Shell keeps accelerating its “green buying” attempts as the oil and gas corporation acquires another US charging business. Volta Charging and its entire network of existing and planned charge points now belong to Shell for $169 mn.
Volta Charging is known for charge columns bearing large screens to display advertising with revenues used to pay for “free” charging. The company was active in 31 US states and established a network of 3,000 charge points with another 3,400 installations in the pipeline.
The acquisition sees Shell buying right into new off-highway locations since the advertising option had enabled Volta Charging to score sites at “prime spots and portfolio-level contracts with site hosts in high-value, high-traffic markets,” so the company. These are malls and other shopping destinations, and Shell says the acquisition “seeks to unlock robust, long-term growth opportunities in electric vehicle charging”.
Vince Cubbage, Interim Chief Executive Officer, said, “While the EV infrastructure market opportunity is potentially enormous, Volta’s ability to capture it independently, in challenging market conditions and with ongoing capital constraints, was limited. This transaction creates value for our shareholders and provides our exceptional employees and other stakeholders a clear path forward.”
Under the merger agreement’s terms, Shell USA will acquire all outstanding Volta shares for an equity purchase price of approximately $169 million / $0.86/share in cash. The corporation will also repay Volta’s 3rd party debt, estimated at $14 million. The merger closing is subject to Volta’s stockholders’ approval and other regulatory approvals and customary closing conditions.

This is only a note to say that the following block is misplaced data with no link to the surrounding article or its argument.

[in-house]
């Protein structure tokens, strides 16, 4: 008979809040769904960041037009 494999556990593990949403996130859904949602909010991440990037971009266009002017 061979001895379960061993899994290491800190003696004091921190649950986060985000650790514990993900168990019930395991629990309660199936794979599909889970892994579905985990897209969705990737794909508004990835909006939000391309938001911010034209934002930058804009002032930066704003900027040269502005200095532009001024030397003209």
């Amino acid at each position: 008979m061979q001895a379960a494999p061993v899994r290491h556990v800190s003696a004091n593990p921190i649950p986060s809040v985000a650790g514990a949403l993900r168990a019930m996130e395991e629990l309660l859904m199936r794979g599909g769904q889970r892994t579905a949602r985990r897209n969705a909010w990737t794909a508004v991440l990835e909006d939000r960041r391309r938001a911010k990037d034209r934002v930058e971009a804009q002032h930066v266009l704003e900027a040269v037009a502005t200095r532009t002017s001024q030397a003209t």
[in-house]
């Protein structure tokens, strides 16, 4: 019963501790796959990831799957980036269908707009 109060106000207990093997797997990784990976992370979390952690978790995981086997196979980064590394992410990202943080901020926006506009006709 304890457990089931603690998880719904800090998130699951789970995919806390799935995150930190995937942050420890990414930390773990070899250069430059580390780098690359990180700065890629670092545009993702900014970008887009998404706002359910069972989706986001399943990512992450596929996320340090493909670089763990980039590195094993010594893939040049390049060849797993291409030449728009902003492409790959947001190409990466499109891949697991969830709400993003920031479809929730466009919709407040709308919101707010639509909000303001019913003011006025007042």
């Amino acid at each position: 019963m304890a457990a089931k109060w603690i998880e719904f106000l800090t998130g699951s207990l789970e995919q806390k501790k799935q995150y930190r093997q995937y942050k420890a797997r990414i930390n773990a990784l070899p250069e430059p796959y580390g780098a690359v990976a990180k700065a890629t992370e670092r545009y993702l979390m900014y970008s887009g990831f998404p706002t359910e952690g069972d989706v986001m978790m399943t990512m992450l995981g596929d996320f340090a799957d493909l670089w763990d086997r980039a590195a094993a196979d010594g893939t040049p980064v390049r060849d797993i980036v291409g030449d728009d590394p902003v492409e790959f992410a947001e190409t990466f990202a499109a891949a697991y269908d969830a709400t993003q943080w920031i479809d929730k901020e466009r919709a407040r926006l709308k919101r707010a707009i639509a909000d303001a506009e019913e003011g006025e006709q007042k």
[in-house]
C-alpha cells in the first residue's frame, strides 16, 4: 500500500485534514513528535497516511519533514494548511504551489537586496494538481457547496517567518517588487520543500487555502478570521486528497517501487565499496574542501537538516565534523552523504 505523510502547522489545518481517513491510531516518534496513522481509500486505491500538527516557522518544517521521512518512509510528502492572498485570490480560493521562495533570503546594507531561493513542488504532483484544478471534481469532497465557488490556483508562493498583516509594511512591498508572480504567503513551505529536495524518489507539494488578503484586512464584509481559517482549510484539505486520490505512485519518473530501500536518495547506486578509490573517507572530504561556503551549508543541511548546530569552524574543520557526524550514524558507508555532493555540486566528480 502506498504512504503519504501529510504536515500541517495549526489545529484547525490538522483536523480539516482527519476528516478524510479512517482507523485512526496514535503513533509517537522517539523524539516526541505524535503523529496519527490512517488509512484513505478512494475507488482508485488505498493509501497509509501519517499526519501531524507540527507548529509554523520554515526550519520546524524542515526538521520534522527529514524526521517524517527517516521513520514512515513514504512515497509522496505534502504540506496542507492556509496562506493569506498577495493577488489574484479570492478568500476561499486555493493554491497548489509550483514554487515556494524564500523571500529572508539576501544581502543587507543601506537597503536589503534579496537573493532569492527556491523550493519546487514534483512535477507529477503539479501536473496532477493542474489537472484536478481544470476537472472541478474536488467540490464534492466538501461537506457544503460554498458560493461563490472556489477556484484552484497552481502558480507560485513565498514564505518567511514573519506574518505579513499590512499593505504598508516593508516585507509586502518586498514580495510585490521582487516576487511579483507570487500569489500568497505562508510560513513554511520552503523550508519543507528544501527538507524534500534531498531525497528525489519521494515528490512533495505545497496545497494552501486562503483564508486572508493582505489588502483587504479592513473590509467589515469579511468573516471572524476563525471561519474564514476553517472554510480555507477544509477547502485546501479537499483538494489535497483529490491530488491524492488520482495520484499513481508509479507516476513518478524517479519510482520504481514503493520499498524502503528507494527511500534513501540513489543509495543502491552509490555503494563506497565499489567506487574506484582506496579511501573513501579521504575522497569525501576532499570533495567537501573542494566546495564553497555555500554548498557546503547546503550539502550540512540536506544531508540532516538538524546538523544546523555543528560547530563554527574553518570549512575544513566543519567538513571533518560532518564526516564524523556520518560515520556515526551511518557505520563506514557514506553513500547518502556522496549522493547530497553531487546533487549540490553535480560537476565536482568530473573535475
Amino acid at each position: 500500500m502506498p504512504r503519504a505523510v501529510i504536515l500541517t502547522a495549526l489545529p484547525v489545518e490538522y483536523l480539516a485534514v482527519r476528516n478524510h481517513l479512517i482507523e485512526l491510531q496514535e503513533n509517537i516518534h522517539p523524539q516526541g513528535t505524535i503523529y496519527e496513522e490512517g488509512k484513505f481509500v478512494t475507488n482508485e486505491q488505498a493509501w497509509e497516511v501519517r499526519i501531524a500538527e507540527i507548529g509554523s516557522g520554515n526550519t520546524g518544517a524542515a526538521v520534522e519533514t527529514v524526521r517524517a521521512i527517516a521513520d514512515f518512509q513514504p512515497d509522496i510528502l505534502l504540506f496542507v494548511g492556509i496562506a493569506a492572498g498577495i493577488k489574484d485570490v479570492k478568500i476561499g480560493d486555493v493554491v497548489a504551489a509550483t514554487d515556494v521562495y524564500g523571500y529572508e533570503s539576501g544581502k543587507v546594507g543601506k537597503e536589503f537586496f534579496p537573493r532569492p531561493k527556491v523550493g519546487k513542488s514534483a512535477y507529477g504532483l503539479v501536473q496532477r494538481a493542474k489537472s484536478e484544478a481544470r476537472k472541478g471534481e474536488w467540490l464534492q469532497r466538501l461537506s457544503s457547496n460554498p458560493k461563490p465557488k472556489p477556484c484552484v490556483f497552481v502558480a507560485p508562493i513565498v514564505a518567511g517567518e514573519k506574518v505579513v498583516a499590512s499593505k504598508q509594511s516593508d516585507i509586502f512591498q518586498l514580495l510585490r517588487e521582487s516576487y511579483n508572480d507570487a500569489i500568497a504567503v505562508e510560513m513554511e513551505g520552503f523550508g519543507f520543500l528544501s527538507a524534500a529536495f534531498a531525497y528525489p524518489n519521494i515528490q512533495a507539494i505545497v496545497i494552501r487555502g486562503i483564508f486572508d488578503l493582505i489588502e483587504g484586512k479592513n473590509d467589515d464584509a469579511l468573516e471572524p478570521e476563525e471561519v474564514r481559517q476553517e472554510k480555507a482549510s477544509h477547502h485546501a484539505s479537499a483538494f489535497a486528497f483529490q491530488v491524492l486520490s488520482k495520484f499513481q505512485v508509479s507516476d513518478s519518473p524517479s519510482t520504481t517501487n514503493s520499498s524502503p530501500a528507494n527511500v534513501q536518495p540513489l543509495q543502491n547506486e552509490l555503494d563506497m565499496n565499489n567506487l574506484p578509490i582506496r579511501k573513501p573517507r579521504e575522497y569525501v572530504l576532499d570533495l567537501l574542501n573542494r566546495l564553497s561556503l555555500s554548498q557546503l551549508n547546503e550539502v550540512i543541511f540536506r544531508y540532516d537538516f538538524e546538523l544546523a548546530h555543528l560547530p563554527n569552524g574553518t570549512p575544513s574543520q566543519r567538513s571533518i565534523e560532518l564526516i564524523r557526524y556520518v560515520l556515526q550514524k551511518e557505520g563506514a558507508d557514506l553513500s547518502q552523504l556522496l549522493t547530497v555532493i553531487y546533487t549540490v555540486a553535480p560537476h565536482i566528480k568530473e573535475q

It is, however, just the subsequent acquisition to secure Shell a foothold in the EV charging market. The petrol chemical giant also owns Greenlots, NewMotion, Ubitricity or software provider Drivz and other e-mobility-related businesses. It is also a partner to Ionity, Nio and BYD, to name but a few.
The buyouts have led to Shell operating around 90,000 EV charging ports at Shell-branded locations and other places, with an extra 300,000 stations available through roaming partnerships. The company aims to run and earn from 500,000 EV charge points worldwide by 2025.
Yet, Shell continues exploring and exploiting oil and gas fields, with investments and earnings beyond comparable. Most recently, the company has also been named in a report revealing that more than 90% of rainforest carbon offsets by major carbon emitters such as Shell are worthless – and this is just the tip of the (melting) iceberg.
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